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Target deconvolution of HDAC pharmacopoeia reveals MBLAC2 as common off-target

An Author Correction to this article was published on 15 July 2022

This article has been updated


Drugs that target histone deacetylase (HDAC) entered the pharmacopoeia in the 2000s. However, some enigmatic phenotypes suggest off-target engagement. Here, we developed a quantitative chemical proteomics assay using immobilized HDAC inhibitors and mass spectrometry that we deployed to establish the target landscape of 53 drugs. The assay covers 9 of the 11 human zinc-dependent HDACs, questions the reported selectivity of some widely-used molecules (notably for HDAC6) and delineates how the composition of HDAC complexes influences drug potency. Unexpectedly, metallo-β-lactamase domain-containing protein 2 (MBLAC2) featured as a frequent off-target of hydroxamate drugs. This poorly characterized palmitoyl-CoA hydrolase is inhibited by 24 HDAC inhibitors at low nanomolar potency. MBLAC2 enzymatic inhibition and knockdown led to the accumulation of extracellular vesicles. Given the importance of extracellular vesicle biology in neurological diseases and cancer, this HDAC-independent drug effect may qualify MBLAC2 as a target for drug discovery.

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Fig. 1: Chemical proteomics assay for HDACis.
Fig. 2: Target landscape of HDAC and metallohydrolase drugs.
Fig. 3: Complex selectivity of class I HDACis.
Fig. 4: HDACis abrogate MBLAC2 acyl-CoA hydrolase activity at nanomolar concentrations.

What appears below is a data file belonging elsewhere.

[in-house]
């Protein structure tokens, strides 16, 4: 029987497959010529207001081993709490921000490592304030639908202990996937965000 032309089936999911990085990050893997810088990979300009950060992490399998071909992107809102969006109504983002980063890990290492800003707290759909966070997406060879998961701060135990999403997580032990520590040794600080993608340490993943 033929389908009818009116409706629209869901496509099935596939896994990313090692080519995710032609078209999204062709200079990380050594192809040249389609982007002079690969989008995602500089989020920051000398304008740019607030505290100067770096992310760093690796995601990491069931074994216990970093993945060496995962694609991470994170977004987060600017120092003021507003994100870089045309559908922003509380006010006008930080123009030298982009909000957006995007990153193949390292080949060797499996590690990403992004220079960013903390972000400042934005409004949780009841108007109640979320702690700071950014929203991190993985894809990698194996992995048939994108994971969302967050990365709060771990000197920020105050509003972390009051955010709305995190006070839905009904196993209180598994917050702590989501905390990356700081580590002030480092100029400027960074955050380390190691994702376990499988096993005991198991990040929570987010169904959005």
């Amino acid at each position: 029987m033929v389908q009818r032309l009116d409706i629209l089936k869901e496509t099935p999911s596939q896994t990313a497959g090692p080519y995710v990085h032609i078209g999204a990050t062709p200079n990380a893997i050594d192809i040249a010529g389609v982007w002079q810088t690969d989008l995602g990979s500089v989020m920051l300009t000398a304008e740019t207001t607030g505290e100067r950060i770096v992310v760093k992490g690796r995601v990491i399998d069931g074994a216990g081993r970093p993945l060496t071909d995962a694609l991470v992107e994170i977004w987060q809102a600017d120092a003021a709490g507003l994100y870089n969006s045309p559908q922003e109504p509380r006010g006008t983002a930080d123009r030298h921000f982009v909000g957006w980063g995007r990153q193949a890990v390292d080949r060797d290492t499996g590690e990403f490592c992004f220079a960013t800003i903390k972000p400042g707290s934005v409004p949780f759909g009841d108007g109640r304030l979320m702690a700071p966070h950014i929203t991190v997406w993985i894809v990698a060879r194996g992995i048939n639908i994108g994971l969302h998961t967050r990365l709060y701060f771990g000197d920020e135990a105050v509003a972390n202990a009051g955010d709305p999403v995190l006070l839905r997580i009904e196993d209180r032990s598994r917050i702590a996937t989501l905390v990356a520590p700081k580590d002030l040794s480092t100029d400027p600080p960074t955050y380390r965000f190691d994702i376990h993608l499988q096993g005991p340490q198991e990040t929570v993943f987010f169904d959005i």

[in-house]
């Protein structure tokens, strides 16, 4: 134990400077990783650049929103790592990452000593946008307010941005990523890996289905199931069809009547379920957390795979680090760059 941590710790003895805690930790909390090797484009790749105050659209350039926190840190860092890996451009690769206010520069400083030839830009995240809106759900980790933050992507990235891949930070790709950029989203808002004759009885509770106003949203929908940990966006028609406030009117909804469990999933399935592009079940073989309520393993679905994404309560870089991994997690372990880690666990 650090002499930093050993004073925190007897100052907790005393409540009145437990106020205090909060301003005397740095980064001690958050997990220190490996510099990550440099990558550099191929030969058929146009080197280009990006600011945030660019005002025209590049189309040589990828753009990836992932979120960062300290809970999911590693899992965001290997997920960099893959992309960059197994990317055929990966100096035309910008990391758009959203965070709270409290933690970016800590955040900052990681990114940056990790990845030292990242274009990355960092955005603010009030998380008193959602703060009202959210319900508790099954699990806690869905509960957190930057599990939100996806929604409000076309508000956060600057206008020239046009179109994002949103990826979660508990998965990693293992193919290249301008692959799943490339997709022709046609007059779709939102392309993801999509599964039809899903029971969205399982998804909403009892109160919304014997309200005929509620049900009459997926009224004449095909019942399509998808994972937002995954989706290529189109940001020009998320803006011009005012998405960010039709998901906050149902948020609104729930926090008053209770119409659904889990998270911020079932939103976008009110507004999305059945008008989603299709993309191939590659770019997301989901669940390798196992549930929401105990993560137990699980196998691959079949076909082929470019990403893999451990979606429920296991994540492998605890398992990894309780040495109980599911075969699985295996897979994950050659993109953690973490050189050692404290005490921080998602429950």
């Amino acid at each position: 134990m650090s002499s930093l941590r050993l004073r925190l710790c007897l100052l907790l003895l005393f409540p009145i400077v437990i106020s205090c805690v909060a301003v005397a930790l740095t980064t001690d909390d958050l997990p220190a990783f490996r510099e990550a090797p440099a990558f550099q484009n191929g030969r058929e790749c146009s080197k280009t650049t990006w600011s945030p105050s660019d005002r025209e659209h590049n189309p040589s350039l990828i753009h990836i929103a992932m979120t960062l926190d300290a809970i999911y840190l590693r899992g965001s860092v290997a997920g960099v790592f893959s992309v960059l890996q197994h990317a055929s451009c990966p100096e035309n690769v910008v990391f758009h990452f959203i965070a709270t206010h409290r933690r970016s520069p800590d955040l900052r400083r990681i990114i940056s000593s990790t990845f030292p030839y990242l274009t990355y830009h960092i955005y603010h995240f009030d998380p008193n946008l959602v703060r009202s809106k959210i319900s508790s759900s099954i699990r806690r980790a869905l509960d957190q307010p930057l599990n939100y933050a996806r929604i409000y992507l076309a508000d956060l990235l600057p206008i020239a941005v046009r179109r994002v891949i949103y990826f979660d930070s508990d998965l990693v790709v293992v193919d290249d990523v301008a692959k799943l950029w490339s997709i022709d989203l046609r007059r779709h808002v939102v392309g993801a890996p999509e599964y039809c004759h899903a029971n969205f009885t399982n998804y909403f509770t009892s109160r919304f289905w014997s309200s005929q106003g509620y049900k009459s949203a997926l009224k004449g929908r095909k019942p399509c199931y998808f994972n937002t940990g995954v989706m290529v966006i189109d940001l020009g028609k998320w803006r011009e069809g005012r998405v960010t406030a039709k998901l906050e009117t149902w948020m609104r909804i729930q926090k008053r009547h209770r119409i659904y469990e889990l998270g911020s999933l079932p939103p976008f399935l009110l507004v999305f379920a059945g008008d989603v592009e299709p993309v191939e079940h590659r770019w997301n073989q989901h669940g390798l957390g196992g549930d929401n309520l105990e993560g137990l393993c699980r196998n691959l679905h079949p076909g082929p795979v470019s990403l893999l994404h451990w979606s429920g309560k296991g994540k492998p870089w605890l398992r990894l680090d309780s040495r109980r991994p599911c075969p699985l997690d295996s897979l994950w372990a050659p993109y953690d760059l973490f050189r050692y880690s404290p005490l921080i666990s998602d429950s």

Fig. 5: MBLAC2 knockdown or inhibition lead to vesicle accumulation in supernatants of HEK293 cells.

Data availability

Chemoproteomics data are freely accessible in ProteomicsDB ( The mass spectrometry proteomics data, including the used Swiss-Prot reference database, have been deposited to the ProteomeXchange Consortium via the PRIDE partner repository with the dataset identifier PXD026657. The untargeted metabolomics data for lipidomics are made available on MetaboLights repository with the identifier MTBLS3557 and can further be accessed on Zenodo (

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We thank W. Greentree (Cornell University) and L. Wanat (Technical University of Munich) for technical support. We gratefully acknowledge funding by the Deutsche Forschungsgemeinschaft (DFG) (SFB 1309, project 401883058 and project 407391208). M.I.P.M. and M.E.L. acknowledge support from the National Institutes of Health (grant GM121540). Contributions by V.W. and J.K.P. are funded by the Bavarian State Ministry of Science and the Arts within the framework of the Bavarian Research Institute for Digital Transformation (bidt). A.K.M. acknowledges the Helmholtz Drug Initiative for financial support. We also thank the CHDI foundation for generously providing CHDI00465983 and CHDI00390576.

Author information

Authors and Affiliations



G.M. conceived and directed the project. S.L., B.K. and G.M. wrote the manuscript. S.L. profiled the drugs and performed the knockdown, western blots, purification of extracellular vesicles, proteomics experiments and lipidomics experiments. S.L. and B.K. measured the proteomics samples. M.I.P.M. and M.E.L. performed the MBLAC2 enzyme activity assays and C12-ceramidase assay. C.G. and M.W.P. performed the vesicle tracking experiments. R.R.S. and A.K.M. performed the HDAC enzyme activity assays, FRET and NanoBRET binding assays. A.B., P.R., S.N., C.S., X.K., P.P., T.H., W.S. and G.M. performed the synthetic chemistry work. S.L, A.B., P.R., S.N., C.S., C.L., X.K. and P.P. performed the affinity matrix evaluation experiments. L.L. and M.W. made the data available in ProteomicsDB. K. Kleigrewe measured the lipidomics samples. S.L., V.W., C.M., K. Kleigrewe and J.K.P. analyzed the lipidomics data. K. Kramer performed the cell imaging experiments.

Corresponding author

Correspondence to Guillaume Médard.

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Competing interests